Tamarindo Swell Statistics, All Year: All Swell – Any Wind
This picture shows the variation of swells directed at Tamarindo through a typical year. It is based on 23151 NWW3 model predictions since 2006 (values every 3 hours). The wave model does not forecast wind and surf right at the coast so we have chosen the most applicable grid node based on what we know about Tamarindo, and at Tamarindo the best grid node is 28 km away (17 miles).
The rose diagram describes the distribution of swell sizes and directions, while the graph at the bottom shows the same thing without direction information. Five colours show increasing wave sizes. The smallest swells, less than 0.5m (1.5 feet), high are coloured blue. These occurred only 98% of the time. Green and yellow represent increasing swell sizes and red represents the biggest swells, greater than >3m (>10ft). In either graph, the area of any colour is proportional to how frequently that size swell occurs.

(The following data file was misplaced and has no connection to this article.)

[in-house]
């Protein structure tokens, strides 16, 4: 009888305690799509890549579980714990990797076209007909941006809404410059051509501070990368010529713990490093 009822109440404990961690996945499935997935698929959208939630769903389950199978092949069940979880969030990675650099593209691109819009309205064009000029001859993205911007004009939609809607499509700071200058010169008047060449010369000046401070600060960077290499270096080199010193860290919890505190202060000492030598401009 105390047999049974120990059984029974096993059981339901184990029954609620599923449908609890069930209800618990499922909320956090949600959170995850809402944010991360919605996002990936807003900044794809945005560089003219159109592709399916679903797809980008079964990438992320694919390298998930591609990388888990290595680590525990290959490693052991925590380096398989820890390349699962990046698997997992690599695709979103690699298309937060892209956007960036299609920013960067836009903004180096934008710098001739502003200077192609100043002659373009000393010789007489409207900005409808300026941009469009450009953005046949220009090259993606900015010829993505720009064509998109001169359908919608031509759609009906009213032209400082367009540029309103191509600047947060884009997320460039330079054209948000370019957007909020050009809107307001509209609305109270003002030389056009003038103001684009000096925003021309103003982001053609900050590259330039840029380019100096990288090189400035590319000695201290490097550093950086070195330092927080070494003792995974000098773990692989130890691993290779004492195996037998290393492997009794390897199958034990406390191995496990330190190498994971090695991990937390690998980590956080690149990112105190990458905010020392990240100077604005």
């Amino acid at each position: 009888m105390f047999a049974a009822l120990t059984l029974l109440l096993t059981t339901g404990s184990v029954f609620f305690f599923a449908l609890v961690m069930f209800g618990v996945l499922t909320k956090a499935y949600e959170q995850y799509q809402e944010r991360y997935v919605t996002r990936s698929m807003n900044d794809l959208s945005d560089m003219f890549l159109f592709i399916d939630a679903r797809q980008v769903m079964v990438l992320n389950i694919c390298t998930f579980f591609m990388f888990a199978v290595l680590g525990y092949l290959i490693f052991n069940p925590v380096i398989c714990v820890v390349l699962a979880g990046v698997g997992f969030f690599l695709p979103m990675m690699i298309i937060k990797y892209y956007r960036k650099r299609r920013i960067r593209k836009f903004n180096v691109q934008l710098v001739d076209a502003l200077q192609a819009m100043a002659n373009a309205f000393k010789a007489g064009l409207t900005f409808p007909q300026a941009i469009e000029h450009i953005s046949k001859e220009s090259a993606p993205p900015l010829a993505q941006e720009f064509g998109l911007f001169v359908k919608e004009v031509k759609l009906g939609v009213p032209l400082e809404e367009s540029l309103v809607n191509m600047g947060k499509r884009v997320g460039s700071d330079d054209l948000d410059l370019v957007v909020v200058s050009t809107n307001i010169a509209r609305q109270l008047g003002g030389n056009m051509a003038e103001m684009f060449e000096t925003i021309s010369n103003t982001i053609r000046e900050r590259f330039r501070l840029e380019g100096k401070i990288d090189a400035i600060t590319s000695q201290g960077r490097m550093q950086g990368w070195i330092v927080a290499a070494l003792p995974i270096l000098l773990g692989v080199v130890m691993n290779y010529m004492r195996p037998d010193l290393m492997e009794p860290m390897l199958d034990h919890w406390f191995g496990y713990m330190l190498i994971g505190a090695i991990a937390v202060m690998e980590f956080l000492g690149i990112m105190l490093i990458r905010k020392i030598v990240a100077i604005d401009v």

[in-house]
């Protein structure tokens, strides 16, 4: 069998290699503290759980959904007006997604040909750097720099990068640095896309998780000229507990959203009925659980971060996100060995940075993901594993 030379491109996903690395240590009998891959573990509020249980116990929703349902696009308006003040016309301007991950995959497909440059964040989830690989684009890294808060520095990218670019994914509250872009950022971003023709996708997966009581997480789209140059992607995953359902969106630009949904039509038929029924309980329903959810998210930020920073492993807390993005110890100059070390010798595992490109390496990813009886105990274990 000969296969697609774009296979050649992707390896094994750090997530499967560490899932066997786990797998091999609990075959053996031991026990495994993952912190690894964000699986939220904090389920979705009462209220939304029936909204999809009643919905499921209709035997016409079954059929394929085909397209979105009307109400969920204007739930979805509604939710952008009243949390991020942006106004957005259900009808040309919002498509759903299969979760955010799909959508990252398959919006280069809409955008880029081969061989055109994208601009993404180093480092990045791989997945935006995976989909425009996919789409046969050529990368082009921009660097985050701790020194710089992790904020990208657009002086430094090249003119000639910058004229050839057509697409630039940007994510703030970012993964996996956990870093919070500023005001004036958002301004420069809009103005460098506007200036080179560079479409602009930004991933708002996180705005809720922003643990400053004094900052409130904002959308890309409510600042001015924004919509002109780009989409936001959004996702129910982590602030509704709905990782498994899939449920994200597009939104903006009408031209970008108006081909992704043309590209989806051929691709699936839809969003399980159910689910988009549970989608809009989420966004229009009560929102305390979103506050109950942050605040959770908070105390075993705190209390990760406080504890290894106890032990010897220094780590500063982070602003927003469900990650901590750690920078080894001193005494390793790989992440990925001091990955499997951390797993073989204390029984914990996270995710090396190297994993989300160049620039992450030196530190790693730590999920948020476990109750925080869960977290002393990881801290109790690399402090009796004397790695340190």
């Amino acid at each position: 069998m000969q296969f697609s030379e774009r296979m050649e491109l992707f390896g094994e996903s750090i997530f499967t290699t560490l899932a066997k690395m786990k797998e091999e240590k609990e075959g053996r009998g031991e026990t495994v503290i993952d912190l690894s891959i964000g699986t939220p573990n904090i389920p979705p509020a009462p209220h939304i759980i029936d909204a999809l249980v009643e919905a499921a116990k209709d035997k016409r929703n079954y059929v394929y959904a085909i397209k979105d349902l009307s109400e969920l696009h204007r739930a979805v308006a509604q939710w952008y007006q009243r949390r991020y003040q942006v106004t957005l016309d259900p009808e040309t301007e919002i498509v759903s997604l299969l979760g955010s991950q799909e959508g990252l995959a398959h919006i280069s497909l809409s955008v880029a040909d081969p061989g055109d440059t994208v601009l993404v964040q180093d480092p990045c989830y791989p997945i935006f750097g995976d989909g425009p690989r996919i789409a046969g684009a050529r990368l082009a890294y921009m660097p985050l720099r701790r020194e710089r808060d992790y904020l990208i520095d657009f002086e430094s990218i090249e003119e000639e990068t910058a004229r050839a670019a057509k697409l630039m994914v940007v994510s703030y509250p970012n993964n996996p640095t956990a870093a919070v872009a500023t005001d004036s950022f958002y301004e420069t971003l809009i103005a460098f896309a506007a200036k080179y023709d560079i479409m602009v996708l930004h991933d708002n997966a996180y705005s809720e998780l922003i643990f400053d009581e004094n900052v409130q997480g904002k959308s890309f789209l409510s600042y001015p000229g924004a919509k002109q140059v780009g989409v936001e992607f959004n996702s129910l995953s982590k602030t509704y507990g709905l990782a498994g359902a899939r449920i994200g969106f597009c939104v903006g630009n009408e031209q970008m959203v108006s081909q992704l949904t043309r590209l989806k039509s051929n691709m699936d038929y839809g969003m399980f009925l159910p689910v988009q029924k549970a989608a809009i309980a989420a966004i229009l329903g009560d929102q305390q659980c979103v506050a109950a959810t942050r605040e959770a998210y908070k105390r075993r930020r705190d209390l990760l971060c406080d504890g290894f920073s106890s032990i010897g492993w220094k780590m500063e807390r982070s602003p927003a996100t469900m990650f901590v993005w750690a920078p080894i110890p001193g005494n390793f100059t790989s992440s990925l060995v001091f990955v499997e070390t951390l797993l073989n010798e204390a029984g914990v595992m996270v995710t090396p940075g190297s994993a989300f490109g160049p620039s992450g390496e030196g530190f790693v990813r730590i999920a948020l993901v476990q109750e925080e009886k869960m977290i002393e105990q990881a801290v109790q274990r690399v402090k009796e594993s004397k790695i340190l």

The diagram suggests that the prevailing swell direction, shown by the largest spokes, was W, whereas the the prevailing wind blows from the NE. Because the wave model grid is away from the coast, sometimes a strong offshore wind blows largest waves away from Tamarindo and out to sea. We group these with the no surf category of the bar chart. To avoid confusion we don't show these in the rose plot. Because wind determines whether or not waves are good for surfing at Tamarindo, you can select a similar diagram that shows only the swells that were forecast to coincide with glassy or offshore wind conditions. Over an average year, swells large enough to cause clean enough to surf waves at Tamarindo run for about 2.0% of the time.
IMPORTANT: Beta version feature! Swell heights are open water values from NWW3. There is no attempt to model near-shore effects. Coastal wave heights will generally be less, especially if the break does not have unobstructed exposure to the open ocean.